Smart home speakers were a novel idea just a couple of years ago. Today, they’ve become a central part of many people’s homes and offices and their adoption is only expected to grow. Among the most popular of these devices are those controlled by Amazon Alexa. In this tutorial, you’ll become an Alexa Python developer by deploying your own Alexa skill, an application that users will interact with using voice commands to Amazon Alexa devices.
In this tutorial, you’ll learn:
- What the main components of an Alexa skill are
- How to set up an Alexa skill and create Intents
- What the
ask_sdk_coreAlexa Python package is
- How to use
ask_sdk_coreto create the business logic of your Alexa Python skill
- How to build, deploy, and test your Alexa Python skill using the online developer console
Free Bonus: Click here to download a Python speech recognition sample project with full source code that you can use as a basis for your own speech recognition apps.
To follow this tutorial, you’ll need to make a free Alexa developer account. On that page, you’ll take the following steps:
- Click the Get Started button.
- Click the Sign-Up button on the subsequent page.
- Click Create your Amazon Account.
- Fill out the form with the required details.
- Click Submit to complete the sign-up process.
Let’s get started!
An Alexa Python developer must be familiar with a number of different Alexa skill components, but the two most important components are the interface and the service:
- The skill interface processes the user’s speech inputs and maps it to an intent.
- The skill service contains all the business logic that determines the response for a given user input and returns it as a JSON object.
The skill interface will be the frontend of your Alexa skill. This is where you’ll define the intents and the invocation phrases that will perform a certain function. Essentially, this is the part of the skill that’s responsible for interacting with the users.
The skill service will be the backend of your Alexa skill. When a specific intent is triggered by the user, it will send that information as a request to the skill service. This will contain the business logic to be returned along with valuable information to the frontend, which will finally be relayed back to the user.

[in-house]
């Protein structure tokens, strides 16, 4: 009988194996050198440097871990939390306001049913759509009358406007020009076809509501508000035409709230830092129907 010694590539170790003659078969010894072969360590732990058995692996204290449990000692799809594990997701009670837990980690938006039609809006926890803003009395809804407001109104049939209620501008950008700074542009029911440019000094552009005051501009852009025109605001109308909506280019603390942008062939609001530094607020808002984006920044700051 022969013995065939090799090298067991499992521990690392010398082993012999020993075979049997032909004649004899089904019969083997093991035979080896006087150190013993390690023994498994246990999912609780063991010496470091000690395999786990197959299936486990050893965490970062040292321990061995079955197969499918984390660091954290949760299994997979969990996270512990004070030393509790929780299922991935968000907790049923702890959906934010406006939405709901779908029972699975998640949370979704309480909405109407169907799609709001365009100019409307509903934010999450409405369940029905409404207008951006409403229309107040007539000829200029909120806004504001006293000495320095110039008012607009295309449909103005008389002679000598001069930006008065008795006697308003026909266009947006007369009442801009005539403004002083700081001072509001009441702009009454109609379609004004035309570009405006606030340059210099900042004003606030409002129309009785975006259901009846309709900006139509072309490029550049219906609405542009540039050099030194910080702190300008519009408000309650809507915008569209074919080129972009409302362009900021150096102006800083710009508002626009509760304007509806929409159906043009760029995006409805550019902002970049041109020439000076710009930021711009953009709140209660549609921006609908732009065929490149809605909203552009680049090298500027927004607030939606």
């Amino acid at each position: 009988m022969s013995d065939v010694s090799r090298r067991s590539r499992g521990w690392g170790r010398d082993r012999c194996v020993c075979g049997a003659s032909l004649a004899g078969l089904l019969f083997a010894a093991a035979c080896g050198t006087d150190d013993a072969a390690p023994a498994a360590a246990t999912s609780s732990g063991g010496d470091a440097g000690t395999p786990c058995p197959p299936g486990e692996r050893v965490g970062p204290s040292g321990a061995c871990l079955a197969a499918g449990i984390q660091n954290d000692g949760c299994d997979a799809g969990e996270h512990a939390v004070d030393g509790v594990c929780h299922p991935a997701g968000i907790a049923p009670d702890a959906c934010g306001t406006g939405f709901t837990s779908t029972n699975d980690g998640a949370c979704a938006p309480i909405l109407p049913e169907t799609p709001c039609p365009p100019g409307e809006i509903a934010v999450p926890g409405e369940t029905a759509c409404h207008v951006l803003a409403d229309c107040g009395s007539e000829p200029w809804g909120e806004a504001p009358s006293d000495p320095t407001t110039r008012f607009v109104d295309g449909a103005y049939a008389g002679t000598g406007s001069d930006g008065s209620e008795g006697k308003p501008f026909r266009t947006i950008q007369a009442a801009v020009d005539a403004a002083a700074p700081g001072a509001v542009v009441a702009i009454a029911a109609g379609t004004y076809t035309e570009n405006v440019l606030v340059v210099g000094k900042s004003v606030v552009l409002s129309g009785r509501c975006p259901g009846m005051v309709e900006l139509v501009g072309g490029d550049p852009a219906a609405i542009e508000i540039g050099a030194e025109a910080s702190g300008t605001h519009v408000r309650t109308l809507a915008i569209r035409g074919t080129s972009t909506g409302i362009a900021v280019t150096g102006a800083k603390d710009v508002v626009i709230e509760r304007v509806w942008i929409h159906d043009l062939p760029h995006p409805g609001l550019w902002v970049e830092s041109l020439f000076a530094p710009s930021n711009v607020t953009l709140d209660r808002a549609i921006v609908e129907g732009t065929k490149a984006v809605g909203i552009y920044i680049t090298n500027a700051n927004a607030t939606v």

It’s time to start building your first Alexa Python skill! Sign in to the Alexa developer console and click on the Create Skill button to get started. On the next page, enter the Skill name, which will be Joke Bot:
This will be the invocation phrase of your skill. It’s the phrase a user will speak to start using your Alexa skill. You can change this to something else later on if you’d like. Also, note that Alexa skills can interact in many languages, which you can see from the Default Language dropdown menu. For now, just set it to English (US).
Next, you’ll need to choose a model to add to your skill. These models are like templates that have been pre-designed by the Amazon team to help you get started with Alexa Python development, based on some common use cases. For this tutorial, you should select the Custom model.
Finally, you need to select a method to host the backend of your Alexa skill. This service will contain the business logic of your application.
Note: If you select the Provision your own option, then you’ll have to host your own backend for your Alexa Python projects. This can be an API built and hosted on a platform of your choice. The other option is to create a separate AWS Lambda function and link it to your Alexa skill. You can learn more about AWS Lambda pricing on their pricing page.
For now, select Alexa-Hosted (Python) as the backend for your Alexa skill. This will automatically provide you with a hosted backend within the AWS free tier so you don’t have to pay anything up front or set up a complicated backend right now.
Finally, click the Create Skill button to proceed. You might be asked to fill out a CAPTCHA here, so complete that as well. After a minute or so, you should be redirected to the Build section of the developer console.
Once you’ve logged into the Alexa developer console and selected or created a skill, you’ll be greeted with the Build section. This section provides you with a lot of options and controls to set up the interaction model of the skill. The components of this interaction model allow you to define how the users will interact with your skill. These properties can be accessed through the left-side panel, which looks something like this:
As an Alexa Python developer, there are a few components of an Alexa skill interaction model that you’ll need to know about. The first is the invocation. This is what users will say to begin interacting with your Alexa skill. For example, the user will say, “Joke Bot,” to invoke the Alexa skill you’ll build in this tutorial. You can change this from the Invocation section at any time.
Another component is the intent, which represents the core functionality of your application. Your app will have a set of intents that will represent what kinds of actions your skill can perform. To provide contextual information for a given intent, you’ll use a slot, which is a variable in an utterance phrase.